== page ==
There have also been tensions on the island between refugees and those who have extreme far right ideologies. Amy explains how “Lesvos is a small island, with a population of 80,000, Mytilene is the biggest city of 20,000 people and, when Moria, the old refugee camp, which was designed for 3,000 people reached over 20,000 people, it caused frustration. Lesvos is under-equipped and lacks the resources to deal with that amount of extra people and should have received more support from the European Union.”
The term ‘push backs’ is often heard across the Aegean islands. “This is where the Greek coastguard intercept a boat coming from Turkey to Greece and put refugees onto engineless rafts and they are left to drift back to Turkish waters,” explains Amy. “This has become a standard procedure since March 2020, when Turkey in an effort to pressure the EU, told its refugees that they would no longer stop them trying to leave Turkey. There is a case coming before the ECHR, where two minors are claiming that they were allegedly mistreated and were left on a dingy in open waters with no oars. In this instance they had already arrived on the Greek island Samos. The Greek coastguard denies any allegations but the evidence against them is overwhelming. ‘Push backs’ needs to be brought to an end; these people are treated without any humanity.”
Amy passionately believes more needs to be done to help refugees.
“The EU needs to do more, Ireland needs to do more, we all need to do more.
“I find it bizarre that certain countries, such as Denmark, want their refugees who have been granted asylum and established their lives in Denmark to be sent back to their country of origin because some of their countries have been deemed as ‘safe’.
“In Kabul, Afghanistan, 40 schoolgirls were killed in a bombing last month; in Iran, an Iranian man was beheaded because of his sexual orientation and; in Palestine, the Gaza strip has increased tensions. Israel has been bombing the Gaza Strip and Palestine has responded. Also in some counties there is media control and if you speak out against the government you run the risk of ‘disappearing’ or sentenced life in prison. How can countries be deemed safe to return to when events like these are occurring? The EU should not try and persuade people to return to their country of origin; they should be allowed to stay in the country that they have resettled in.
“We will never understand what they have gone through,” she continues. “They have travelled thousands of miles, running for their lives, then they have to face EU border control, such as Frontex, hide from the Greek coastguard and hope they will survive another day. Helping with landings (when a refugee boat lands on soil) should be decriminalised. NGOs and individuals are no longer allowed to help with them and if they are caught aiding the refugees they run the risk of being prosecuted for human trafficking. People who land off these boats sometimes require immediate medical attention. Being denied this access is a breach of human rights.”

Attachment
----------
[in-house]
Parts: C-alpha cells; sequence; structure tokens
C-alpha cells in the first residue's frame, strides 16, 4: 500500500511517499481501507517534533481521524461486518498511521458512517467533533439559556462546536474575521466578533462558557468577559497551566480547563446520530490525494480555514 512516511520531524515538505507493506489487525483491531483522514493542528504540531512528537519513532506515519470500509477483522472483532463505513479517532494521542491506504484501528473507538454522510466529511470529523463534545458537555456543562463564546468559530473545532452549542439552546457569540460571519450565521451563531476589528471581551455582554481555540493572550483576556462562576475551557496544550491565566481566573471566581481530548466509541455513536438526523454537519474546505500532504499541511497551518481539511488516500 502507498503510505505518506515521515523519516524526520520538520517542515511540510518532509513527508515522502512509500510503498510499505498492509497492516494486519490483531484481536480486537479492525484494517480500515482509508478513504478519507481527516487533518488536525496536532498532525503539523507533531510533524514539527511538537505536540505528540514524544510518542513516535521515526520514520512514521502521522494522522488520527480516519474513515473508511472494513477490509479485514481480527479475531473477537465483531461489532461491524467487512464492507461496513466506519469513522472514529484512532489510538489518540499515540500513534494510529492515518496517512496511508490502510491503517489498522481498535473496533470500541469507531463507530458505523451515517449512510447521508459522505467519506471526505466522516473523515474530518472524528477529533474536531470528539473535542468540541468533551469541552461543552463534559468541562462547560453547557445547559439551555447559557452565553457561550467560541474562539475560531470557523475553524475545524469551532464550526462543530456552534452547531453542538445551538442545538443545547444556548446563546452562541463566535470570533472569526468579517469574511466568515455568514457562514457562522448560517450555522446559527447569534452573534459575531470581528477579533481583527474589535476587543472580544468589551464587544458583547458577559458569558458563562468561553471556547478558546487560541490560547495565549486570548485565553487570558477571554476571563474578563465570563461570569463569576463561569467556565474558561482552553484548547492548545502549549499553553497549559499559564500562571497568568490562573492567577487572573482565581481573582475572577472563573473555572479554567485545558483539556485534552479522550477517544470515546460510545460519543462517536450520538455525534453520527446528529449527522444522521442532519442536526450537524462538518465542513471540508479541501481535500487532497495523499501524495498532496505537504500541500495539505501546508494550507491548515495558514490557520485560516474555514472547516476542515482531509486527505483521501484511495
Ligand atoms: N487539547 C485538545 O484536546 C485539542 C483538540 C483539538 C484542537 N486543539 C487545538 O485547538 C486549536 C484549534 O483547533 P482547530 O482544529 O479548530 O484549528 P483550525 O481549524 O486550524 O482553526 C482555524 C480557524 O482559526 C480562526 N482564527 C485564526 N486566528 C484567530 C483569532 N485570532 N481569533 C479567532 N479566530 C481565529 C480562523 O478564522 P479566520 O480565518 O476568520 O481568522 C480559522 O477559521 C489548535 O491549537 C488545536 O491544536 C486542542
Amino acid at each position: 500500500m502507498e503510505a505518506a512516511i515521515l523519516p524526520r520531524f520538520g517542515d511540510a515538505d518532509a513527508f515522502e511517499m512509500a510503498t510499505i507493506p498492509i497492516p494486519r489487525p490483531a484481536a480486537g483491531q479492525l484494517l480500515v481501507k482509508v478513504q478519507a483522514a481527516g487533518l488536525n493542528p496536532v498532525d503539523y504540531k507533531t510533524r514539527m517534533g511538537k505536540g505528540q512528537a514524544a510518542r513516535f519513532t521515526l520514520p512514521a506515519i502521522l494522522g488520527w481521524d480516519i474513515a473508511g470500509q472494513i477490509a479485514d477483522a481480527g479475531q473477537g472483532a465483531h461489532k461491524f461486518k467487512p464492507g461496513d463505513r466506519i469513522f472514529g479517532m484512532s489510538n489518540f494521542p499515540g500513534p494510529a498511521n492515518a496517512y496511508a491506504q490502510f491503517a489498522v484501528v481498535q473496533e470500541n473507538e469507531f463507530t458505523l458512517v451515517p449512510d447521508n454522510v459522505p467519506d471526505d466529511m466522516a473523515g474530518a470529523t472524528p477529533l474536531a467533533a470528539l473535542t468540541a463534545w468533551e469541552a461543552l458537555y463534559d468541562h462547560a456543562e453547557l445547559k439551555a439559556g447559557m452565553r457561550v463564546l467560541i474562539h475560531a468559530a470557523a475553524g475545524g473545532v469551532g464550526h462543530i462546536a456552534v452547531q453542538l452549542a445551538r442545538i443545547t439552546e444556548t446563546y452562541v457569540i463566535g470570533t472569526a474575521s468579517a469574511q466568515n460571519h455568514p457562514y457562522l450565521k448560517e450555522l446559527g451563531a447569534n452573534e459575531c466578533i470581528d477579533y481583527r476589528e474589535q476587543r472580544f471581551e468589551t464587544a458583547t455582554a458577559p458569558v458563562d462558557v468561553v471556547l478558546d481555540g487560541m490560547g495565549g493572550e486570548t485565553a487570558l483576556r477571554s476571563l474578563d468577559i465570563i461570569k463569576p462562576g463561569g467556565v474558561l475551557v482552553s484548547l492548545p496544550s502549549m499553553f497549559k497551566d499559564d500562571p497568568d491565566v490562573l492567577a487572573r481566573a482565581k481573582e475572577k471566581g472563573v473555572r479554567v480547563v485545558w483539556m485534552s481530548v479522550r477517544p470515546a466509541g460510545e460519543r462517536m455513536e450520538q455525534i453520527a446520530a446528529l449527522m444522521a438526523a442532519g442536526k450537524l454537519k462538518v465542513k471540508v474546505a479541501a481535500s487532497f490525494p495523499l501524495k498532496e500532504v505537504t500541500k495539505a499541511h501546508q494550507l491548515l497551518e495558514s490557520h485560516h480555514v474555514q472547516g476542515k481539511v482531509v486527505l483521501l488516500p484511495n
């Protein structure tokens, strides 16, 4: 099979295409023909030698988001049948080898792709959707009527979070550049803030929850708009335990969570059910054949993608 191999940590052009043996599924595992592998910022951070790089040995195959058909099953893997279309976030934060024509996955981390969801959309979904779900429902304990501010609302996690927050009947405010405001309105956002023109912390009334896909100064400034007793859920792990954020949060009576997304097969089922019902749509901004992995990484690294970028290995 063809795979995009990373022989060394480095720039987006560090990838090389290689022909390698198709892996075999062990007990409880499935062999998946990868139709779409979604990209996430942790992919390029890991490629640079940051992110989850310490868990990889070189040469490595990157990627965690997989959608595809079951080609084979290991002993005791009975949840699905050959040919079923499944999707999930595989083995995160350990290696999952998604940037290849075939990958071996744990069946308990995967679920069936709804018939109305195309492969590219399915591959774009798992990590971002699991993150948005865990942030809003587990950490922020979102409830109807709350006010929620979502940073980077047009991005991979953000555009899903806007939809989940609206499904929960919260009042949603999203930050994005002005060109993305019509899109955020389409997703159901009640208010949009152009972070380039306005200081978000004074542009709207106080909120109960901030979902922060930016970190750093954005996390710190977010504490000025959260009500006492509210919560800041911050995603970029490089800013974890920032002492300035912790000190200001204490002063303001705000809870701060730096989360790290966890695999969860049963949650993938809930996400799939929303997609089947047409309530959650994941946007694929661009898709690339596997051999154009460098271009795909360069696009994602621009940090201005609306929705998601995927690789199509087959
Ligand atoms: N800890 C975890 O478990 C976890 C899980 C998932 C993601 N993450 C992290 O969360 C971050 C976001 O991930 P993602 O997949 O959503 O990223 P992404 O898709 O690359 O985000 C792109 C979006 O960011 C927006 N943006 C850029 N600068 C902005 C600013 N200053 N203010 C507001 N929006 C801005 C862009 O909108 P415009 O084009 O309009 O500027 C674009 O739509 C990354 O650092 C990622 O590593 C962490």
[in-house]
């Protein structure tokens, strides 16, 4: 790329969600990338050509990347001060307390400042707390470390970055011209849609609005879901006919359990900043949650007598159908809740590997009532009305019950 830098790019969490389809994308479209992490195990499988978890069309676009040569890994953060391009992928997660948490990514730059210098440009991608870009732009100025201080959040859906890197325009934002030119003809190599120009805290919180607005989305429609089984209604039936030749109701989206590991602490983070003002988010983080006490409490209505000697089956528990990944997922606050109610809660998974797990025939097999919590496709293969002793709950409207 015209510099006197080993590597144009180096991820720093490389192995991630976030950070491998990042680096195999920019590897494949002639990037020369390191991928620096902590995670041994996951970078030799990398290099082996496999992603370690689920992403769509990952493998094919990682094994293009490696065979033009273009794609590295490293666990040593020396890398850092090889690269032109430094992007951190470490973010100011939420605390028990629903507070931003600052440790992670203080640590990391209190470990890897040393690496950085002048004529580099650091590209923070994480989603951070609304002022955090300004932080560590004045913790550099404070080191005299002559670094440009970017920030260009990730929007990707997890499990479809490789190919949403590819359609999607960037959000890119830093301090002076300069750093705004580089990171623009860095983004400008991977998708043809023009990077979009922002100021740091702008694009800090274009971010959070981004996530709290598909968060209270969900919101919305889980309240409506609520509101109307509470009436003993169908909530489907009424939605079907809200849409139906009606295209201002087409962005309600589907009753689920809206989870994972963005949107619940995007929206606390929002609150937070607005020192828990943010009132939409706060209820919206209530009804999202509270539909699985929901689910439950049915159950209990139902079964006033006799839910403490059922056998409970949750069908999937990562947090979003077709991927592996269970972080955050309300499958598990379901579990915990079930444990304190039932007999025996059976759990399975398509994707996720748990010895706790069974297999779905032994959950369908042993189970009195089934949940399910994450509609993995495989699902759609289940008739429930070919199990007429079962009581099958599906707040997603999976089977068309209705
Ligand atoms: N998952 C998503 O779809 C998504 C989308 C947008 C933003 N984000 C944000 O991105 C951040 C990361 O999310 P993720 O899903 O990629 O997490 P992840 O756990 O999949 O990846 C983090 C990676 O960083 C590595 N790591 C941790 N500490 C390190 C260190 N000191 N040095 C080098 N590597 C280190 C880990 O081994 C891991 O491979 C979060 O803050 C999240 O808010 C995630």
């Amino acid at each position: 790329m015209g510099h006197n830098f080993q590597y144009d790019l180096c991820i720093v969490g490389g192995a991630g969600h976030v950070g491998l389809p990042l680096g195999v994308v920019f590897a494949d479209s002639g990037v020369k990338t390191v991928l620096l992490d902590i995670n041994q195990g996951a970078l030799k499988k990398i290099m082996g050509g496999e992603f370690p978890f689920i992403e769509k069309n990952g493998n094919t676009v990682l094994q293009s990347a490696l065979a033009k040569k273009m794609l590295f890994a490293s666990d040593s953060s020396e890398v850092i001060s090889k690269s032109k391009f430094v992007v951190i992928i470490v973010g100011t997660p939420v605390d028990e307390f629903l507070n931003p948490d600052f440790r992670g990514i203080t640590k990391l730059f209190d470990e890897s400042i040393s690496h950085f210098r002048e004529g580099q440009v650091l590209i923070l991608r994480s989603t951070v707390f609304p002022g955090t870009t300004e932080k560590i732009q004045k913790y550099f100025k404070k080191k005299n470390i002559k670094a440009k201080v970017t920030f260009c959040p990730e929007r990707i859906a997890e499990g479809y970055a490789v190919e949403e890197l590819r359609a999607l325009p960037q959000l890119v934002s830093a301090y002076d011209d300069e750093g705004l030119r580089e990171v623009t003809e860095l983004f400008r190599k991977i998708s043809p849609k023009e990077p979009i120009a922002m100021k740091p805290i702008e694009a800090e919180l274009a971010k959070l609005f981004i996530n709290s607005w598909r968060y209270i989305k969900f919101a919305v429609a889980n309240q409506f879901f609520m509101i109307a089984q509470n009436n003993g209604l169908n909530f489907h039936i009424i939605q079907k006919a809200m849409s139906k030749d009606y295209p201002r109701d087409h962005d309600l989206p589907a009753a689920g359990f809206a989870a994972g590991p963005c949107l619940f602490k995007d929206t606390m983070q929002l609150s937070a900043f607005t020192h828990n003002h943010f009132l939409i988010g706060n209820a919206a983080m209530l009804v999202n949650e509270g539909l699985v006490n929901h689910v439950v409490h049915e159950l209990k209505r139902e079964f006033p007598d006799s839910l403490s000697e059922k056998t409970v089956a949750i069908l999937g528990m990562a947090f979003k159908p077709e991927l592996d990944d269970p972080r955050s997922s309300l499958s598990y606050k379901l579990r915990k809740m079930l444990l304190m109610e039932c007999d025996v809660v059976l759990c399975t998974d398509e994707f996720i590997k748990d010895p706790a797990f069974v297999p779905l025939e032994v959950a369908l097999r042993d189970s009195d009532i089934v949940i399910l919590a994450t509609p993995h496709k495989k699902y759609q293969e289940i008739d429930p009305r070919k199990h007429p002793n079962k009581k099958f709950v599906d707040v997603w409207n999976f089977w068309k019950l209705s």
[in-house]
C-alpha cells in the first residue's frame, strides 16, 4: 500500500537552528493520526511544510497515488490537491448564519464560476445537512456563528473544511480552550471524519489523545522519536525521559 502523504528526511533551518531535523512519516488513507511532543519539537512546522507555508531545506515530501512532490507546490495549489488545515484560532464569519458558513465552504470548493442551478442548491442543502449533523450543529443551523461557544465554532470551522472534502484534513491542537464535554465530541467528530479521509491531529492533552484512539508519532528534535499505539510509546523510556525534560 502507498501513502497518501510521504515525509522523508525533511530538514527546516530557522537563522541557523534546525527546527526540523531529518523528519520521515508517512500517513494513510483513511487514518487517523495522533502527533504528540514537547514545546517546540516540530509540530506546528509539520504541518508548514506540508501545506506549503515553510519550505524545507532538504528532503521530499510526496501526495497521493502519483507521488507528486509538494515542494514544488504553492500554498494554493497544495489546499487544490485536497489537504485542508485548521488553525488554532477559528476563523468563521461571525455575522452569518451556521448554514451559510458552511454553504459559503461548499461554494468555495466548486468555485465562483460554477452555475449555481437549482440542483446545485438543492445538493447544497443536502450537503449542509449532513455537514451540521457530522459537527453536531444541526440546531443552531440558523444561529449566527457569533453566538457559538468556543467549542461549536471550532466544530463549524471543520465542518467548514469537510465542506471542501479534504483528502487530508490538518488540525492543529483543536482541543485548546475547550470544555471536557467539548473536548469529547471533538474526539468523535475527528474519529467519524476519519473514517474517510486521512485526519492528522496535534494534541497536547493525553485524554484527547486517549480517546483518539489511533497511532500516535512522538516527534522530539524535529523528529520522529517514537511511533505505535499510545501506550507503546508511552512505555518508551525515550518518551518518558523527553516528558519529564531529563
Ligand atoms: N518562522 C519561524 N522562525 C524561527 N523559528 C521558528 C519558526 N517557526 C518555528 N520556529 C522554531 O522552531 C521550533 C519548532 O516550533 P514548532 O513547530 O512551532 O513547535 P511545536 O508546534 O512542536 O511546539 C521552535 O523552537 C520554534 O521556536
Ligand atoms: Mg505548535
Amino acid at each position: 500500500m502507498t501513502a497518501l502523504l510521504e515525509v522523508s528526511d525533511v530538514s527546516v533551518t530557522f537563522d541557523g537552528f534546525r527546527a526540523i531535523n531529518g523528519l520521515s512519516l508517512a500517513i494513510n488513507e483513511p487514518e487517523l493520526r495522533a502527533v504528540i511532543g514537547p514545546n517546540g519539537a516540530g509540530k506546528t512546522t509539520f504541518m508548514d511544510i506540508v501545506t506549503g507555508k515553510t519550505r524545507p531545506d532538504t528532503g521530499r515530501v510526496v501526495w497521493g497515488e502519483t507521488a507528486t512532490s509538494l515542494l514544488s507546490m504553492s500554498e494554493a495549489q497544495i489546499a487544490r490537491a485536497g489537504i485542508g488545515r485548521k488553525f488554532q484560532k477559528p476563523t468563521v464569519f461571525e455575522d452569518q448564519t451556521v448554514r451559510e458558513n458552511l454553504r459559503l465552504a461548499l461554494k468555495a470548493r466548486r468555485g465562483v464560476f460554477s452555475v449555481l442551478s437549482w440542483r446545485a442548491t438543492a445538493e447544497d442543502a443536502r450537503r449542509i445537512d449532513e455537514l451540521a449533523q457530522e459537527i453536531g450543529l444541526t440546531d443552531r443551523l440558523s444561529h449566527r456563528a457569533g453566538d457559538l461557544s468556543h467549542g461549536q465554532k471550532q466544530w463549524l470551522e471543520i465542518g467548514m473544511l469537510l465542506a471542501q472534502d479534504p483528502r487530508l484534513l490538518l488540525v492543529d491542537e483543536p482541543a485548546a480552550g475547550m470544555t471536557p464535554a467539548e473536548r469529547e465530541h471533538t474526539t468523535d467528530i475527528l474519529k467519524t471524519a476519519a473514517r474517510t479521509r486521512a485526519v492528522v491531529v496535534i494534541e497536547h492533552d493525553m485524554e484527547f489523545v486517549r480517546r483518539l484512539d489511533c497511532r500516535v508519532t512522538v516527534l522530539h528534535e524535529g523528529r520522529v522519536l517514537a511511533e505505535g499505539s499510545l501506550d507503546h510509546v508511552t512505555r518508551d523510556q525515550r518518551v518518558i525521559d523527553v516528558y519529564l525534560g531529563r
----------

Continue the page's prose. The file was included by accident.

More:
She strongly believes that Ireland needs to take more refugees.
“When Moria, the previous refugee camp, burned down in September 2020, Ireland said it would take in four, out of the 12,000 refugees that were displaced due to the fire. Four people, that is shameful as a country.
“Since the 1800s, 10 million people have immigrated outside of Ireland; I think we should welcome people the same way we have been welcomed. Ireland should also end Direct Provision, as this system is inadequate and is demoralising. Within this system people eat off paper plates, use plastic cutlery, are not able to work or cook, they are not able to live their lives and it is incredibly frustrating and sad. What do we achieve with this system except to crush what hope these people have left in their lives. We cram people inside small rooms, sometimes there could be six to eight people in one room; families share a space the size of a hotel room. To be in this system is not living.”
Amy, who has month left volunteering on Lesvos before starting her masters in Utrecht University in The Netherlands, is currently fundraising for the purchase of educational materials for use in weekly educational lessons to support the residents of the camp in learning English, German and other languages. Such supplies will include notebooks, pens, folders, school bags, reading and writing books, and classroom furniture. Funds raised will also go towards urgently needed clothing and hygiene items for new-borns and toddlers who live inside the camp and to the NGO Art Bridge who provide emergency support to the displaced Roma Community. This will include shoes, clothes, food distribution and educational resources.
To donate please go to gofundme.com
Fundraiser by Amy Boyden : Fundraising for Refugees & Community Volunteers (gofundme.com)